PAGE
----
Stress-shortening relations and myocardial blood flow in compensated and failing canine hearts with pressure-overload hypertrophy.
Serial changes in left ventricular (LV) size and function during the adaptation to chronic pressure overload and the transition to pump failure were studied in 16 conscious dogs (aortic bands placed at 8 weeks of age). Echocardiographic data at baseline and at 3, 6, 9, and 12 months after banding revealed a progressive increase in LV mass in all dogs. In six dogs with LV pump failure, there was a progressive decline in circumferential fiber shortening (29 +/- 4% at 12 months); this was significantly less than that seen in five littermate controls (38 +/- 3%, p less than 0.05). The average LV to body weight ratio in this group was 9.8 +/- 2.7 g/kg. In 10 dogs without pump failure (compensated LVH group), shortening exceeded that seen in the controls (43 +/- 4%, p less than 0.05); the LV to body weight ratio was 7.7 +/- 1.0 g/kg. At 12 months (cardiac catheterization), the LV end-diastolic pressure was higher in the failure (25 +/- 15 mm Hg) than in the compensated group (8 +/- 5 mm Hg, p less than 0.05); mean systolic stress was also higher in the failure group (313 +/- 67 g/cm2) than in the compensated group (202 +/- 53 g/cm2, p less than 0.05). The transmural distribution of myocardial blood flow was measured (at 12 months) with the radioactive microsphere technique; flow data were then related to an index of demand (a stress-time index). There was preferential blood flow to the subendocardial layers in the control (endo/epi = 1.28) and compensated hearts (endo/epi = 1.10), but in the failure group there was a relative decrease in subendocardial flow (endo/epi = 0.92). However, the absolute values for subendocardial flow in the normal, compensated, and failure groups were 77 +/- 54, 125 +/- 48, and 113 +/- 64 ml/min/100 g; the stress-time indexes in the subendocardial shell were 38 +/- 11, 74 +/- 19, and 93 +/- 34 g sec.10(2)/cm2/min. Despite what appears to be a marginal balance between blood flow and the stress time index in the failure group, the myocardial high energy phosphates were not depleted and the inoptropic state was not depressed. In this model of LV hypertrophy, the observed differences in fiber shortening can be explained on the basis of the inverse afterload-shortening relation; pump failure was due to an inadequate LV hypertrophy with afterload excess.(ABSTRACT TRUNCATED AT 400 WORDS)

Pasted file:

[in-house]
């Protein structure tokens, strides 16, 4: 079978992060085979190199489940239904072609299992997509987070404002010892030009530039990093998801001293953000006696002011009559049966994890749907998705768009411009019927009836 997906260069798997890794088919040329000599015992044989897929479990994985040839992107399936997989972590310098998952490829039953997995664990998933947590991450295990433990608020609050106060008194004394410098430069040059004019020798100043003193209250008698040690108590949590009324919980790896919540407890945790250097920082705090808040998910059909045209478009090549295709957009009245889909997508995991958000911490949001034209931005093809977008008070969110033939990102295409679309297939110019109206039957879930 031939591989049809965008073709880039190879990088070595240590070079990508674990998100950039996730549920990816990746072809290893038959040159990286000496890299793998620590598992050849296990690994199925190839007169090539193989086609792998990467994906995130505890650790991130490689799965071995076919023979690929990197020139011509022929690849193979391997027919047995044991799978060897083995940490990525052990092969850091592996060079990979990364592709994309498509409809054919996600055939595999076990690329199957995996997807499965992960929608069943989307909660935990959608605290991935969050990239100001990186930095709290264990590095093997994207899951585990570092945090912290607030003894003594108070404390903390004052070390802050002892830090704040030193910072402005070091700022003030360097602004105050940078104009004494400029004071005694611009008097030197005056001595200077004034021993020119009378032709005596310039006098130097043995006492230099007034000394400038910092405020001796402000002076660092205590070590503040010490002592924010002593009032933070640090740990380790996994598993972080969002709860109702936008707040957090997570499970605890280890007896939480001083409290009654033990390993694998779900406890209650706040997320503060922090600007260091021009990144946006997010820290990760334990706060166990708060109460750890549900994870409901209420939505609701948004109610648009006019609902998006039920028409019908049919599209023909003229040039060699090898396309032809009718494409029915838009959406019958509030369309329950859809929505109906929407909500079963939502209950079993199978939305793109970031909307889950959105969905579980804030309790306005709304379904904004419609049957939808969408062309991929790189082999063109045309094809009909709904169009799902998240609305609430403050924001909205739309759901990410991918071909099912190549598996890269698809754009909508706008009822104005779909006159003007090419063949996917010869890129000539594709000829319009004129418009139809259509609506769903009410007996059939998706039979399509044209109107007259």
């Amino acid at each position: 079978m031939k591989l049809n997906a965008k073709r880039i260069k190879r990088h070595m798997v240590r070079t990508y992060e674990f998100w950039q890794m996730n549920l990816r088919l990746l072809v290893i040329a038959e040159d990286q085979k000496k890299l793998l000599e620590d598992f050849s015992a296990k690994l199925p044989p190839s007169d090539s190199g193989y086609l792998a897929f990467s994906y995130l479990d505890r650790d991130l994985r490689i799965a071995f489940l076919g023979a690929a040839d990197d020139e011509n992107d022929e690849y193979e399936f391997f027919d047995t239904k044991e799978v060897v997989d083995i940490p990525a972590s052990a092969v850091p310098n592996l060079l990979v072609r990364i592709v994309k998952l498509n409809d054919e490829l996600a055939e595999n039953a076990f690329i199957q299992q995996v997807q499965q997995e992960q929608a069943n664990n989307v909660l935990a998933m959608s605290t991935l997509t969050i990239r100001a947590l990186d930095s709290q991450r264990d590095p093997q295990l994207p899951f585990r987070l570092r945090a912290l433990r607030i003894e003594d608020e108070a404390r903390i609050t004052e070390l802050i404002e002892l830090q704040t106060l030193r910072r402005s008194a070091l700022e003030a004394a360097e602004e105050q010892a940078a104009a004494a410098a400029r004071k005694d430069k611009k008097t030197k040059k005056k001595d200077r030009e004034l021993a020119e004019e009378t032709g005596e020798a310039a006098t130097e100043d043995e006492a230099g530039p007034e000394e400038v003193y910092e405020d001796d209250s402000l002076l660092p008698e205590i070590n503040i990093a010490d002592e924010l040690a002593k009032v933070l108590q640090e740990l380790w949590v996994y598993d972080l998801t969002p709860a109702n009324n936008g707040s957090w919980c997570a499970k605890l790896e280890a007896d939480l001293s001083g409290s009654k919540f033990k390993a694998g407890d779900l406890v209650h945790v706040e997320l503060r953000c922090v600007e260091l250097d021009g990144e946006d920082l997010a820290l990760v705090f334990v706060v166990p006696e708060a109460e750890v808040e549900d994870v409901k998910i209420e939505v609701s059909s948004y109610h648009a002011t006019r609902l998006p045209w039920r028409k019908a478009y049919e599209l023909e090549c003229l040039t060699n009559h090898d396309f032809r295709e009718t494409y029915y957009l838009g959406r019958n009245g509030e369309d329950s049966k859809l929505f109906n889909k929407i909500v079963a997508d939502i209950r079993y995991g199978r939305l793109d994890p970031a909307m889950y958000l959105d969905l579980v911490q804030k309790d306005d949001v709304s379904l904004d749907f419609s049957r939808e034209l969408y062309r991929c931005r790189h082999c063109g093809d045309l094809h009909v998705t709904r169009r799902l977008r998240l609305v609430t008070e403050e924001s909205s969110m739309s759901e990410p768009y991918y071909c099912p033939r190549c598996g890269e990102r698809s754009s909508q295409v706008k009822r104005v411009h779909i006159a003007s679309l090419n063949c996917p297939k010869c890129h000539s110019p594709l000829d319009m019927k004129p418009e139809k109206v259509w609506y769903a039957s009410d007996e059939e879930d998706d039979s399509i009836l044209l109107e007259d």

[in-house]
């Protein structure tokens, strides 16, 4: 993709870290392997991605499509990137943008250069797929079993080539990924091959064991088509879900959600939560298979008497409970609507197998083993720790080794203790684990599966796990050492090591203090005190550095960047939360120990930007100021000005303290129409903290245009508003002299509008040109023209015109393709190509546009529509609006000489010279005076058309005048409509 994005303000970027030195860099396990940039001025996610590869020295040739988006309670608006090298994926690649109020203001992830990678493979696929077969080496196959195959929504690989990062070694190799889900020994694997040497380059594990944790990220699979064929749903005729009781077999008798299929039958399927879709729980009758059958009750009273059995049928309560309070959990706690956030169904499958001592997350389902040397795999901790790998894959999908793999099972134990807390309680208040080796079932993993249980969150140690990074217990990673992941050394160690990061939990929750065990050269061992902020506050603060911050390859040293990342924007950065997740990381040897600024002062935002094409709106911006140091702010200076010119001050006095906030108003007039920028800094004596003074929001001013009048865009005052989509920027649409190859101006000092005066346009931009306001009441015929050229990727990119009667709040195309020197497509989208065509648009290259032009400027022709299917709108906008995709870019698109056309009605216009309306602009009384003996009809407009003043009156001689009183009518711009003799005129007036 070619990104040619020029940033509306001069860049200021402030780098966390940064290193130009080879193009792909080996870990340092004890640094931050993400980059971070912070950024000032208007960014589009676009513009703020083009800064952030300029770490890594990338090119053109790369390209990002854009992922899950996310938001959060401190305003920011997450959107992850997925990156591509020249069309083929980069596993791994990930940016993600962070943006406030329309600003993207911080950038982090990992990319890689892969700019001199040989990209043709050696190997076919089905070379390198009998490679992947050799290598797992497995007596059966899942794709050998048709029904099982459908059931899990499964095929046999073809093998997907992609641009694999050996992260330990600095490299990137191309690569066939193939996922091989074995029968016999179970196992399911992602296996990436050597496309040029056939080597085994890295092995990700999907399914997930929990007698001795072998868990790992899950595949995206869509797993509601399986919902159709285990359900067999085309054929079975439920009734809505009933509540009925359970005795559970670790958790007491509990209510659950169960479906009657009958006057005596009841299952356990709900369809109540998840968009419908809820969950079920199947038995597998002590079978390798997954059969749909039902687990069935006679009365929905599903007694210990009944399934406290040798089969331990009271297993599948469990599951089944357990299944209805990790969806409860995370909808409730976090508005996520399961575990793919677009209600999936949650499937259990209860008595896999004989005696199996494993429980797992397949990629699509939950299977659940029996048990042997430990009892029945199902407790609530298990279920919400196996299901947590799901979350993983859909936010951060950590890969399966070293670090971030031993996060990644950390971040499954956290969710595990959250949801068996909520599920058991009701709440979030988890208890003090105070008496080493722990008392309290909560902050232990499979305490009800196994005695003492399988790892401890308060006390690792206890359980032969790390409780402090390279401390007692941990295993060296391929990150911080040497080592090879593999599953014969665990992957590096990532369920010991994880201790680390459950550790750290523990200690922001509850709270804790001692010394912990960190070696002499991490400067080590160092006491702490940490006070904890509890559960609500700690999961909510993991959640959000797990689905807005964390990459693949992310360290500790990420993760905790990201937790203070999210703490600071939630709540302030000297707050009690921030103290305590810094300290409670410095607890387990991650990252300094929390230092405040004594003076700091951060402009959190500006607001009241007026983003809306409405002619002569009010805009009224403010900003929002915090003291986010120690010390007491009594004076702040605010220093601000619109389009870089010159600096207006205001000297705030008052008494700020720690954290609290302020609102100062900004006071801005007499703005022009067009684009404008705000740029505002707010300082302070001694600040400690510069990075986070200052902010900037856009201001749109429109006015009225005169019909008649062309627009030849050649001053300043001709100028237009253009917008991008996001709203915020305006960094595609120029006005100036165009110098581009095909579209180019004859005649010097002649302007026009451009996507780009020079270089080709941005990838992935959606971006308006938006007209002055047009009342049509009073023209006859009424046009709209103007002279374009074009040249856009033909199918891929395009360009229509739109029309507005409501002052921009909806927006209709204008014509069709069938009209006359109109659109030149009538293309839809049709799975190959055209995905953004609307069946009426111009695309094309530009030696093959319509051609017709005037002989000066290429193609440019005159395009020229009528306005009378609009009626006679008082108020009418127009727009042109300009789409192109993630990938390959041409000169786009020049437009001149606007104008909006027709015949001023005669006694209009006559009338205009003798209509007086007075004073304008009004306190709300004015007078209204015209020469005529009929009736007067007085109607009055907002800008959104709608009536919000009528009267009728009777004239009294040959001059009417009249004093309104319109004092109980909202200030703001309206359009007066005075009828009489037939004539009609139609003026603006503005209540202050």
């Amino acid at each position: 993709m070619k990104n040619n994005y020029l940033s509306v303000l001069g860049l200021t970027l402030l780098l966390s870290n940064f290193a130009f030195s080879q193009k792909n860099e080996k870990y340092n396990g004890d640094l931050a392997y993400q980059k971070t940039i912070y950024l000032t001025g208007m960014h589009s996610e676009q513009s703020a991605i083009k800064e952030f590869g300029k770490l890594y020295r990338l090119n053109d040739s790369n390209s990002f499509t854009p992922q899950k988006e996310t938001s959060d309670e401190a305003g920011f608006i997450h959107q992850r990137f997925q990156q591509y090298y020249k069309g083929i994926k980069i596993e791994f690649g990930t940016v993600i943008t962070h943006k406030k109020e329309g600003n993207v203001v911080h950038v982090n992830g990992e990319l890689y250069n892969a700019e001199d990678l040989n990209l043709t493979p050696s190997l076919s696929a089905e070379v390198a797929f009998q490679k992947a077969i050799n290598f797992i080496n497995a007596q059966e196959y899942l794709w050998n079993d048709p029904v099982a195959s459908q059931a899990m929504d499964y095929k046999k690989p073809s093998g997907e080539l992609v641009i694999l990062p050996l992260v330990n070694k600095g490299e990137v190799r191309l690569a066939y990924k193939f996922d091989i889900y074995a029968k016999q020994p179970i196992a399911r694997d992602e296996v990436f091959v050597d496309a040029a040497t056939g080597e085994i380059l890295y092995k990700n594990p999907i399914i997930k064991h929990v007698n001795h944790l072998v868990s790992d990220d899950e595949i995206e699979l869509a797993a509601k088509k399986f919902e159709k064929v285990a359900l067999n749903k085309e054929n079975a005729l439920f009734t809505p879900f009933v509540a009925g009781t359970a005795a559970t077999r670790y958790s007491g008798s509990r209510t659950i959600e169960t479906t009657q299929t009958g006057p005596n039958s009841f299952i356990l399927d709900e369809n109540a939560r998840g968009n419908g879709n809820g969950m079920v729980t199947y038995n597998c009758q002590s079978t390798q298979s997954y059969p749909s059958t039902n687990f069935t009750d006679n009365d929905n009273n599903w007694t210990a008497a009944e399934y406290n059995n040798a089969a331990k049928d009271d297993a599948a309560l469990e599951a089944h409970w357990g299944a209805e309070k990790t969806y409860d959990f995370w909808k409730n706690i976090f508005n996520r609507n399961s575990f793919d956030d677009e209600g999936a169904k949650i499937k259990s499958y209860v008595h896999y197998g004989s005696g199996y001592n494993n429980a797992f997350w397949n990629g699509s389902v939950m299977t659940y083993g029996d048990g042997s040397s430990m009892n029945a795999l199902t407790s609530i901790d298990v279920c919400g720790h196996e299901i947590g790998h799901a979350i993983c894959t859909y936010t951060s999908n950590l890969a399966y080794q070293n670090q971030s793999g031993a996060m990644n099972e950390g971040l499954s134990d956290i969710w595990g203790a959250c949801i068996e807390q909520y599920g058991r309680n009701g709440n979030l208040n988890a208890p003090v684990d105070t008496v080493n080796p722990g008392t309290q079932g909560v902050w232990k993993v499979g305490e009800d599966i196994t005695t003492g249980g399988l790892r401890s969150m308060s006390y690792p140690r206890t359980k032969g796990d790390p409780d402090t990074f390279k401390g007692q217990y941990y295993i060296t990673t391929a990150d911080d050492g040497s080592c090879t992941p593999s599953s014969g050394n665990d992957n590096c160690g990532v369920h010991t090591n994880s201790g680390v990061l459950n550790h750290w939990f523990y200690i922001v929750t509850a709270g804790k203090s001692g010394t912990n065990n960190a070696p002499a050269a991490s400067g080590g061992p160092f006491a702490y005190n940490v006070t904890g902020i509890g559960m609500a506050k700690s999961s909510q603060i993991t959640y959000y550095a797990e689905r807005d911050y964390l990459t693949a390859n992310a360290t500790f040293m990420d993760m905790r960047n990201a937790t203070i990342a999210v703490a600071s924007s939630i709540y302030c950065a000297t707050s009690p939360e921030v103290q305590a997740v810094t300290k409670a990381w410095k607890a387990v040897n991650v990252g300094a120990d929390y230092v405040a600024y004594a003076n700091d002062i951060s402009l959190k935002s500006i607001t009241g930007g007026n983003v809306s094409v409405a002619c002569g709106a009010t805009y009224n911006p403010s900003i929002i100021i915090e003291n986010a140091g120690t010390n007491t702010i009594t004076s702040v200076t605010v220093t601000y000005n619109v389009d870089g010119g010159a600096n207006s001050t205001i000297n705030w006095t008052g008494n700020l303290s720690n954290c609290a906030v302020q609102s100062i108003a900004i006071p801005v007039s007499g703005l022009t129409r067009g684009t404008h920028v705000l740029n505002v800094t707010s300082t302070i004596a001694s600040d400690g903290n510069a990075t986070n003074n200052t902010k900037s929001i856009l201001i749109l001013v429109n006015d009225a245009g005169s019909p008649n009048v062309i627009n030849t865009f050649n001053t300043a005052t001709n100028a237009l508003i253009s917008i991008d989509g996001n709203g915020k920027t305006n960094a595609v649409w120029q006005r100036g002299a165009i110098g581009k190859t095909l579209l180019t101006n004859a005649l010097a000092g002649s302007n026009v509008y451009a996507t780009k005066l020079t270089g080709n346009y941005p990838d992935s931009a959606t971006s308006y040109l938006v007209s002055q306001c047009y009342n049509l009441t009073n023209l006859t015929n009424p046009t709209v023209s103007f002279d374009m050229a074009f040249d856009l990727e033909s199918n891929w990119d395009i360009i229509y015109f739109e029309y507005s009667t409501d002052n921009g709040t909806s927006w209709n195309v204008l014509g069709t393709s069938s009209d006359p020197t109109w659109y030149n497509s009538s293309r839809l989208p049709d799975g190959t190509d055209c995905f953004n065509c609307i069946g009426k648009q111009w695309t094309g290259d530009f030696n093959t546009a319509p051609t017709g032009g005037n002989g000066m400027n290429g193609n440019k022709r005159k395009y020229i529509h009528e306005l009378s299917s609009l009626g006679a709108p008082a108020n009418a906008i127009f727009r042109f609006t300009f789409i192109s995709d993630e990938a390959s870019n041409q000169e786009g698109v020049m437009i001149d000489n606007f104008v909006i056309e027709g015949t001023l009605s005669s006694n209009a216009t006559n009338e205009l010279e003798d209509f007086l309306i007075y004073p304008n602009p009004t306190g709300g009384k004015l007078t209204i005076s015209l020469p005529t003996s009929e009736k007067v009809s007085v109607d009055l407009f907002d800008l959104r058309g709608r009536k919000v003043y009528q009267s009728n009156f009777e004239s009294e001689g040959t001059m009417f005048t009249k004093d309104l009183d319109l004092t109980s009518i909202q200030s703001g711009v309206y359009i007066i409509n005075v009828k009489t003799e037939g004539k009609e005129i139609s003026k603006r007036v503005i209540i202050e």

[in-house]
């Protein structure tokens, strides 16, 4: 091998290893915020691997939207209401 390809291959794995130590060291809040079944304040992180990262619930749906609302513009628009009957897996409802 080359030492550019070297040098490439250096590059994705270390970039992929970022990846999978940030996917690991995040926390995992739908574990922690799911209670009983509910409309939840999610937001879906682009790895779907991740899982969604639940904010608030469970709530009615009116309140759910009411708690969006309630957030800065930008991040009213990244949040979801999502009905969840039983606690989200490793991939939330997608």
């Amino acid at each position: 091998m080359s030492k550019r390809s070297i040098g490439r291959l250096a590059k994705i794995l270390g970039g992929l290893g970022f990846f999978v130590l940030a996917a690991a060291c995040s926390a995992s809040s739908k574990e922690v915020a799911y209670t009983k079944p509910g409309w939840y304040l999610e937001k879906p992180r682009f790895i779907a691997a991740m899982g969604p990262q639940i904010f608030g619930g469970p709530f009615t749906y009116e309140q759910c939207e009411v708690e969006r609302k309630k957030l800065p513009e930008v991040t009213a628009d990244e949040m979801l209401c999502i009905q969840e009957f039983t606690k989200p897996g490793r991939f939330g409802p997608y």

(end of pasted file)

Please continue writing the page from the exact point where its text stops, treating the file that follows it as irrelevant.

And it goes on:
- Copyright © 1989 by American Heart Association